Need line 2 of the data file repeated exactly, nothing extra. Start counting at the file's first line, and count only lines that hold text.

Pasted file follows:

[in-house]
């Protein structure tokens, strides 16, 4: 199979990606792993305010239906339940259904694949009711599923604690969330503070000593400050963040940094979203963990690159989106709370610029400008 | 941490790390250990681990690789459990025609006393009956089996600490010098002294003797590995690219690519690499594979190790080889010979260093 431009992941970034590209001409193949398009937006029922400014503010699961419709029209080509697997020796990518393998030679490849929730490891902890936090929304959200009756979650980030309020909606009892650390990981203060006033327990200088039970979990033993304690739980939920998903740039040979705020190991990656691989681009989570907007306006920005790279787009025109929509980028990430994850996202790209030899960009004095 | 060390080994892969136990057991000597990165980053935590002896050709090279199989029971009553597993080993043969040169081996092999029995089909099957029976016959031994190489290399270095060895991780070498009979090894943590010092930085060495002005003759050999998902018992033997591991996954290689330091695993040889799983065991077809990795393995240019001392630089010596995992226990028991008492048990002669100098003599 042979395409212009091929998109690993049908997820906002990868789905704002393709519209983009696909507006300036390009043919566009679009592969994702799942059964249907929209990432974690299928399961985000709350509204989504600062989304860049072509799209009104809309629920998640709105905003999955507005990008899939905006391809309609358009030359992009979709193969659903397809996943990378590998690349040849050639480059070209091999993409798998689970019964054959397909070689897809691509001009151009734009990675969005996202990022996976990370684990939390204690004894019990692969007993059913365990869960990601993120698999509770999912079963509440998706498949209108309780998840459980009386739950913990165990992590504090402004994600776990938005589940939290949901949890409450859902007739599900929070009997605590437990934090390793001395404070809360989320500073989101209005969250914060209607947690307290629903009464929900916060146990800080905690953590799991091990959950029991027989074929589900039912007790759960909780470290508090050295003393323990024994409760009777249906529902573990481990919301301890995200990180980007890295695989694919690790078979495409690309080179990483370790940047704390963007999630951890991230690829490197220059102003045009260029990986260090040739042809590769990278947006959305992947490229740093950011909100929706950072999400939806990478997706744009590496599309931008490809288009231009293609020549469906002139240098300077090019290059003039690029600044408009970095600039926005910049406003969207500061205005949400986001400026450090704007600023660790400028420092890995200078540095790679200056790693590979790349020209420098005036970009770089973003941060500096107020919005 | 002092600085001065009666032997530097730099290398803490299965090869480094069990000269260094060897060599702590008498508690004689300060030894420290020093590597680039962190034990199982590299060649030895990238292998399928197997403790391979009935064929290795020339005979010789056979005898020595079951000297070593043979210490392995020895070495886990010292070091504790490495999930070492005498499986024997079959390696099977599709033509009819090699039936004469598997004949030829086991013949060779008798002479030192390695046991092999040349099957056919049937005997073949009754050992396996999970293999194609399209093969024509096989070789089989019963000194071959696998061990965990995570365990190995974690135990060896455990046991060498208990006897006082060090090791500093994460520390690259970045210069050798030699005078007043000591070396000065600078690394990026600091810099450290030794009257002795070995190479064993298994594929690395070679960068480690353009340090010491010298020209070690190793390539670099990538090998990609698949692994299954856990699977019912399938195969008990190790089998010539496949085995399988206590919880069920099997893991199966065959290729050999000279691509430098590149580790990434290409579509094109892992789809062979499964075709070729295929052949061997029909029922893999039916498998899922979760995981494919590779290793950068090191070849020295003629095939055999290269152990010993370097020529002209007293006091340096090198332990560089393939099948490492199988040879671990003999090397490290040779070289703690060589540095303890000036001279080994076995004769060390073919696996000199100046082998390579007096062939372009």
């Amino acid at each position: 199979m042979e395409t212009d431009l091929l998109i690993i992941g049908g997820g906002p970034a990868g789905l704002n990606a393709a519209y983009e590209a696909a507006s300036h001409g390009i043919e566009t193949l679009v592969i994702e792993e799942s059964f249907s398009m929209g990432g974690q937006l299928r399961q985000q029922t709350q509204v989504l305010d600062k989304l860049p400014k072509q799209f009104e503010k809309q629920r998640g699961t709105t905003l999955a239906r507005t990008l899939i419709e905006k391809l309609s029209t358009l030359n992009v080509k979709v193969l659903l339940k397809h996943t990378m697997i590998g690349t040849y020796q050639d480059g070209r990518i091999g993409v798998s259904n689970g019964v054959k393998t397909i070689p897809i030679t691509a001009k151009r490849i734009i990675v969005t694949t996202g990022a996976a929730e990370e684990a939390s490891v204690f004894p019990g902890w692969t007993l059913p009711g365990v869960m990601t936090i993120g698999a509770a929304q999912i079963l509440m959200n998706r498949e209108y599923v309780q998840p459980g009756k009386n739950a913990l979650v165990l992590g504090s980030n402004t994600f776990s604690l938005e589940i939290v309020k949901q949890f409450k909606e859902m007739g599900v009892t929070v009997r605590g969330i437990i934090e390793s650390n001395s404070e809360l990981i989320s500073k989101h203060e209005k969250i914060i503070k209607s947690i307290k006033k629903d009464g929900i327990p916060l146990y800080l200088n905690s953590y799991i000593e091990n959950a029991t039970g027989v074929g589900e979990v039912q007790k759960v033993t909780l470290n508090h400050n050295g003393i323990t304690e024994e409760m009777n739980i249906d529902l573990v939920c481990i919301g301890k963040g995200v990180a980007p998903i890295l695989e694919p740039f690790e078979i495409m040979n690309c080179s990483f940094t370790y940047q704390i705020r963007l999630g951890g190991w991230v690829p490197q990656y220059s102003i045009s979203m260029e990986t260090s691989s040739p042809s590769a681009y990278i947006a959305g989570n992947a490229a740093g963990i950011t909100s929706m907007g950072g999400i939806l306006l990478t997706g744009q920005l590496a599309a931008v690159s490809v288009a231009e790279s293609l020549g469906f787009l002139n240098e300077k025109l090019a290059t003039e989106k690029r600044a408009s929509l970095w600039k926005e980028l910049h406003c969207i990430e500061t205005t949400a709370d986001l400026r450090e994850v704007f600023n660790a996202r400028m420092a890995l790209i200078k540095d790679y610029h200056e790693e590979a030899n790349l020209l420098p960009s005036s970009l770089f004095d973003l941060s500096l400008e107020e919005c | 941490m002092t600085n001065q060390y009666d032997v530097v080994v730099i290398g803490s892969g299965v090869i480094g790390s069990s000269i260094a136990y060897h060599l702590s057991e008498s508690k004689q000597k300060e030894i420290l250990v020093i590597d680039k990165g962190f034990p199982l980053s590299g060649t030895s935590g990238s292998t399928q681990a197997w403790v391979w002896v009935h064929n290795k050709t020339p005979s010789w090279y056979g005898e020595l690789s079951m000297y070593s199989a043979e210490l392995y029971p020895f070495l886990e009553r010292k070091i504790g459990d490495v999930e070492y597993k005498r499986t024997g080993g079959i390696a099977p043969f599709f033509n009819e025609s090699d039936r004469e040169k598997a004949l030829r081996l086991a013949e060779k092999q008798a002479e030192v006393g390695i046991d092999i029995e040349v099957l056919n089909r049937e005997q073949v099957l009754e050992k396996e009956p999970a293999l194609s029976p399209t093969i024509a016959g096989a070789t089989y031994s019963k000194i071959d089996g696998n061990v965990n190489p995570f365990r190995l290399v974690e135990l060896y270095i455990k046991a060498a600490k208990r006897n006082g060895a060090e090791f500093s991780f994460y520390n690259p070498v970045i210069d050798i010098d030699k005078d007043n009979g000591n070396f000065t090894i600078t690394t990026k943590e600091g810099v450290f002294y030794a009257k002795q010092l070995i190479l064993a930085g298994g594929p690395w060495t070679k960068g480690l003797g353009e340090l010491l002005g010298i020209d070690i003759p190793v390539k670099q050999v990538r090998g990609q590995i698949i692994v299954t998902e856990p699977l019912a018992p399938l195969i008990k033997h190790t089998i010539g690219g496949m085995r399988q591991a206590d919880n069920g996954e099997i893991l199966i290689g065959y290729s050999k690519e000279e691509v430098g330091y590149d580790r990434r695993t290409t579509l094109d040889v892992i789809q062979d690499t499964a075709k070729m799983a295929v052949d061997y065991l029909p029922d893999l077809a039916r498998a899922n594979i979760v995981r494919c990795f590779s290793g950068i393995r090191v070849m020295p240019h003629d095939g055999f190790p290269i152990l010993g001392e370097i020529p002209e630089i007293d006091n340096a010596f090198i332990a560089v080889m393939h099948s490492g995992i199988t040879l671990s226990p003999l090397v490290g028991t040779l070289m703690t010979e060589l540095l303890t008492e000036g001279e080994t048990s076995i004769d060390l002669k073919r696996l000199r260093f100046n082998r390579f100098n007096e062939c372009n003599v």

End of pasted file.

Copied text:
């Protein structure tokens, strides 16, 4: 199979990606792993305010239906339940259904694949009711599923604690969330503070000593400050963040940094979203963990690159989106709370610029400008 | 941490790390250990681990690789459990025609006393009956089996600490010098002294003797590995690219690519690499594979190790080889010979260093 431009992941970034590209001409193949398009937006029922400014503010699961419709029209080509697997020796990518393998030679490849929730490891902890936090929304959200009756979650980030309020909606009892650390990981203060006033327990200088039970979990033993304690739980939920998903740039040979705020190991990656691989681009989570907007306006920005790279787009025109929509980028990430994850996202790209030899960009004095 | 060390080994892969136990057991000597990165980053935590002896050709090279199989029971009553597993080993043969040169081996092999029995089909099957029976016959031994190489290399270095060895991780070498009979090894943590010092930085060495002005003759050999998902018992033997591991996954290689330091695993040889799983065991077809990795393995240019001392630089010596995992226990028991008492048990002669100098003599 042979395409212009091929998109690993049908997820906002990868789905704002393709519209983009696909507006300036390009043919566009679009592969994702799942059964249907929209990432974690299928399961985000709350509204989504600062989304860049072509799209009104809309629920998640709105905003999955507005990008899939905006391809309609358009030359992009979709193969659903397809996943990378590998690349040849050639480059070209091999993409798998689970019964054959397909070689897809691509001009151009734009990675969005996202990022996976990370684990939390204690004894019990692969007993059913365990869960990601993120698999509770999912079963509440998706498949209108309780998840459980009386739950913990165990992590504090402004994600776990938005589940939290949901949890409450859902007739599900929070009997605590437990934090390793001395404070809360989320500073989101209005969250914060209607947690307290629903009464929900916060146990800080905690953590799991091990959950029991027989074929589900039912007790759960909780470290508090050295003393323990024994409760009777249906529902573990481990919301301890995200990180980007890295695989694919690790078979495409690309080179990483370790940047704390963007999630951890991230690829490197220059102003045009260029990986260090040739042809590769990278947006959305992947490229740093950011909100929706950072999400939806990478997706744009590496599309931008490809288009231009293609020549469906002139240098300077090019290059003039690029600044408009970095600039926005910049406003969207500061205005949400986001400026450090704007600023660790400028420092890995200078540095790679200056790693590979790349020209420098005036970009770089973003941060500096107020919005 | 002092600085001065009666032997530097730099290398803490299965090869480094069990000269260094060897060599702590008498508690004689300060030894420290020093590597680039962190034990199982590299060649030895990238292998399928197997403790391979009935064929290795020339005979010789056979005898020595079951000297070593043979210490392995020895070495886990010292070091504790490495999930070492005498499986024997079959390696099977599709033509009819090699039936004469598997004949030829086991013949060779008798002479030192390695046991092999040349099957056919049937005997073949009754050992396996999970293999194609399209093969024509096989070789089989019963000194071959696998061990965990995570365990190995974690135990060896455990046991060498208990006897006082060090090791500093994460520390690259970045210069050798030699005078007043000591070396000065600078690394990026600091810099450290030794009257002795070995190479064993298994594929690395070679960068480690353009340090010491010298020209070690190793390539670099990538090998990609698949692994299954856990699977019912399938195969008990190790089998010539496949085995399988206590919880069920099997893991199966065959290729050999000279691509430098590149580790990434290409579509094109892992789809062979499964075709070729295929052949061997029909029922893999039916498998899922979760995981494919590779290793950068090191070849020295003629095939055999290269152990010993370097020529002209007293006091340096090198332990560089393939099948490492199988040879671990003999090397490290040779070289703690060589540095303890000036001279080994076995004769060390073919696996000199100046082998390579007096062939372009």